An architectural icon of technical and construction quality
Designed by architects Emilio Muñón and Luis Moreno Mansilla, the Contemporary Art Museum is located in a residential area west of the city of León. In recent years it has consolidated a place as one of Spain's main centres of art.
The geometry of the floor plan is one of the foremost peculiarities of the museum. It is a complex geometrical scheme inherited from that of certain pavements of Roman origin that use two polygons (a square and a rhombus) to deploy a continuous regular or irregular surface over a plane.
The nudity of white concrete holds centre stage inside, where the galleries abut one another unseparated by hallways or areaways, thus enabling shows of different sizes and types to be put on exhibit. Each hall constructs a continuous but differentiated space, which opens onto the other halls and courtyards, giving tempting views lengthwise, crosswise and diagonally. Intimate spaces of variable shapes and sizes stand open to the sky, collecting natural light and passing it on to the exhibit rooms.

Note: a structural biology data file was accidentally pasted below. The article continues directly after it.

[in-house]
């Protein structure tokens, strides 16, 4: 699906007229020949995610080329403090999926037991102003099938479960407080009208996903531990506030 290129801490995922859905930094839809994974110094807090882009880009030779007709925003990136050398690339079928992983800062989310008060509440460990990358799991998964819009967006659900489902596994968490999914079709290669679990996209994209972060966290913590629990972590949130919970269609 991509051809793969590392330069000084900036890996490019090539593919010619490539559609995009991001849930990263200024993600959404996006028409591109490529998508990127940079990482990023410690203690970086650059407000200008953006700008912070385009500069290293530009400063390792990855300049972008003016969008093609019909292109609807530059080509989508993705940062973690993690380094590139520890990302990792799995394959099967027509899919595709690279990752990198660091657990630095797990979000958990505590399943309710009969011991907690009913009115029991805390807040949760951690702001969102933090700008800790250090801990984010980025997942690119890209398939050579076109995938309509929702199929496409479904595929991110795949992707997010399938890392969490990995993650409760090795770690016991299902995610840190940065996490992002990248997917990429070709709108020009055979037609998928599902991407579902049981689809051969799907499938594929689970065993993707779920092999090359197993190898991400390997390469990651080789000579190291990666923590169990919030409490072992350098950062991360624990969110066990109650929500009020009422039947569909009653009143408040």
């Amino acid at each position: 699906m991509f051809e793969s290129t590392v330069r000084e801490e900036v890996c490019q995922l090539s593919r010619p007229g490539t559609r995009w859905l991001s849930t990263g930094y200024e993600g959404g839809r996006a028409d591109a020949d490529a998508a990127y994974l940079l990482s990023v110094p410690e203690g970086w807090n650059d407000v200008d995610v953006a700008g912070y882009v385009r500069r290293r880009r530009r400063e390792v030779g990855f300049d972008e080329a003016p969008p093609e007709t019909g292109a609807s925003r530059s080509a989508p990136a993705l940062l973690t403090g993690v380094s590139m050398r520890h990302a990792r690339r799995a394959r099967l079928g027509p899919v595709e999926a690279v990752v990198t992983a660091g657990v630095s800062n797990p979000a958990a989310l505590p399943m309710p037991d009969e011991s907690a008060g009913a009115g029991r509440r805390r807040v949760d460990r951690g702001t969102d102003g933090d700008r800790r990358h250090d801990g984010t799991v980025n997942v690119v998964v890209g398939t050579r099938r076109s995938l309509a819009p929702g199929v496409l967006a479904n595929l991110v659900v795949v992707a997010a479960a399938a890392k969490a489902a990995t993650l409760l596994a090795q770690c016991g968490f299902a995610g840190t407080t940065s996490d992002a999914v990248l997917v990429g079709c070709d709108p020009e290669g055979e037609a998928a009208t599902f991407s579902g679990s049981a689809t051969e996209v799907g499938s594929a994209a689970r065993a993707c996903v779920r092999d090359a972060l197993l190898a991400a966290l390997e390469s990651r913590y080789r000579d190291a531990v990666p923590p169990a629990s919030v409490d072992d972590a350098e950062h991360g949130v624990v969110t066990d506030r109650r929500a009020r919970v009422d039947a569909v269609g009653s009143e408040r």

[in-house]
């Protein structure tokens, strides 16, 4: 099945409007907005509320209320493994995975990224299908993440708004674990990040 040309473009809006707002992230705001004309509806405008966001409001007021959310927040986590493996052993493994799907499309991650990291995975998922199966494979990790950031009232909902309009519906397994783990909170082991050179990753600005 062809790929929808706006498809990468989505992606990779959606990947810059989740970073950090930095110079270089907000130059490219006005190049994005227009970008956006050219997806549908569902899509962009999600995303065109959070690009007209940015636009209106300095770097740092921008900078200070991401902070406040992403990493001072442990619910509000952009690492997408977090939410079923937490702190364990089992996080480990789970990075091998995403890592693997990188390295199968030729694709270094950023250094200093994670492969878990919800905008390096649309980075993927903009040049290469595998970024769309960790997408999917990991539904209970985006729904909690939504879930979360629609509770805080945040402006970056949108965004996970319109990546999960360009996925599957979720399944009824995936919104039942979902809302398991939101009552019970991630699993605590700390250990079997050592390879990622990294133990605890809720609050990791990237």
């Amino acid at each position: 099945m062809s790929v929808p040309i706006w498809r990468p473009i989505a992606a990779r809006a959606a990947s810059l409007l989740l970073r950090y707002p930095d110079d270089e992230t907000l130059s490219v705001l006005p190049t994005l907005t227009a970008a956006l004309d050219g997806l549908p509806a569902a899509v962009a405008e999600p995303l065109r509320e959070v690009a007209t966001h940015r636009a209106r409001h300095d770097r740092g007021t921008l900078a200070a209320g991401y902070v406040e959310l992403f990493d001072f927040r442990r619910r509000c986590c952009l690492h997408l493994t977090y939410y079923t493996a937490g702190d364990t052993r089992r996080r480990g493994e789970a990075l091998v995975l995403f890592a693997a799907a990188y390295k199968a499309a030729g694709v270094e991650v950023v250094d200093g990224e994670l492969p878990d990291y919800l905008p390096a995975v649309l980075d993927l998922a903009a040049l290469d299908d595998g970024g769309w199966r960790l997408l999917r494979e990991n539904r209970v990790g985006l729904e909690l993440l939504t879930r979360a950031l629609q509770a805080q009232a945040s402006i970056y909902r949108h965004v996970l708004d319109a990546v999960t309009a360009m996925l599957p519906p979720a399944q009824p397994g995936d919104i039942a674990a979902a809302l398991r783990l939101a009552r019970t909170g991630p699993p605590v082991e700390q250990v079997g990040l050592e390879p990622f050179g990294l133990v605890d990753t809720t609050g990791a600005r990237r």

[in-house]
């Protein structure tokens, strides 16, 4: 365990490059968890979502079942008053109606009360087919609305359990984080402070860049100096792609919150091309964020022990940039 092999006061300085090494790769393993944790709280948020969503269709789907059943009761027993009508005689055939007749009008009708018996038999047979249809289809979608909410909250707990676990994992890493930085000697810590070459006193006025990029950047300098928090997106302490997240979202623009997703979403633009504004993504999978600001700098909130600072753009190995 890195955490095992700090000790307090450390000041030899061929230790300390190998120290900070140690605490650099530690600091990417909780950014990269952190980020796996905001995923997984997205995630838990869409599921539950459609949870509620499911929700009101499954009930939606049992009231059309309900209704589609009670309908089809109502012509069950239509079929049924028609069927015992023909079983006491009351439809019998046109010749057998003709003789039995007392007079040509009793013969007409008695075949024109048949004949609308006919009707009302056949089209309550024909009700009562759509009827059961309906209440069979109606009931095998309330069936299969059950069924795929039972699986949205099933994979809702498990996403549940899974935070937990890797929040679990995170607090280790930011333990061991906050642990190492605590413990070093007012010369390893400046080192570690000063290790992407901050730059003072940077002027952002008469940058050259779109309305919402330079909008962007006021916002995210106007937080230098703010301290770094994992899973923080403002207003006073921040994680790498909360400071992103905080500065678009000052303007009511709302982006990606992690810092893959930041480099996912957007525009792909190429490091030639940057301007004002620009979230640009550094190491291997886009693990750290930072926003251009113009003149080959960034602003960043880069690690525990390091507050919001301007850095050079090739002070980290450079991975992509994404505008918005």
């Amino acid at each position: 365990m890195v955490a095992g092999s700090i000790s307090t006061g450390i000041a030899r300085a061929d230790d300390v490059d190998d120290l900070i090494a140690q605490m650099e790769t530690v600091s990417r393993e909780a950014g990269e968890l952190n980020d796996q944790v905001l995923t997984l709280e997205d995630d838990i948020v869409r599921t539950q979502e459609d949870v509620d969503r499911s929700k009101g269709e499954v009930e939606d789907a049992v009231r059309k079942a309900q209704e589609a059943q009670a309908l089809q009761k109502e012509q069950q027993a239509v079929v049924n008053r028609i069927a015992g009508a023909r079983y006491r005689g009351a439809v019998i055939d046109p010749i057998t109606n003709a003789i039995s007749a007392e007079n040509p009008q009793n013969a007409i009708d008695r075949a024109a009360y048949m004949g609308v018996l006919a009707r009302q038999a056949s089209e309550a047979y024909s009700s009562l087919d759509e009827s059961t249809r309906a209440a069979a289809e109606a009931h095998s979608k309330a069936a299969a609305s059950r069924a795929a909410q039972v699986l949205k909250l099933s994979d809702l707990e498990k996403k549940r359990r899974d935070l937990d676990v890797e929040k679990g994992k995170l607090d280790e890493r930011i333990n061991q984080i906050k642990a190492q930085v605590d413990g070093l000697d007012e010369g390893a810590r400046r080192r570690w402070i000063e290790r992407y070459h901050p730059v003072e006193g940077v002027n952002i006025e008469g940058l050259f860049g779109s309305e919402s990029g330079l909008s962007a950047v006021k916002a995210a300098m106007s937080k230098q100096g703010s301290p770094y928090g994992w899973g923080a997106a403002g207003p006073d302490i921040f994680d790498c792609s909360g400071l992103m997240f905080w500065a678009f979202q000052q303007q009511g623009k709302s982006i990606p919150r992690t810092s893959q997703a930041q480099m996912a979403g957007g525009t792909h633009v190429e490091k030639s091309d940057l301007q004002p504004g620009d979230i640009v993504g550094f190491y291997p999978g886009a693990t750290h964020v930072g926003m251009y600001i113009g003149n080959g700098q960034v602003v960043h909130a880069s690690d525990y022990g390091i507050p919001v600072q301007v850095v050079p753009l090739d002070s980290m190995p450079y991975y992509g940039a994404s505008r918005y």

The sense of motion of the building's ground plan contrasts with the subtlety of the museum's façade, which is made up of over 3,351 pieces of glass (2,719 of which are translucent) held in place by 500 iron beams.
The 37-colour glass mosaic that greets visitors on the main façade was taken from a digital image of a stained-glass window at León Cathedral called "El Halconero" (the Falconer).
In April 2007 MUSAC was distinguished with the Mies van de Rohe Award for Contemporary Architecture due to its conceptual, technical and construction quality. This biennial prize is given by the European Union and the Mies van der Rohe Foundation of Barcelona, and its primary purpose is to recognise and recompense the quality of architectural production in Europe.
360º Virtual visit (Use the mouse to rotate the image around 360º)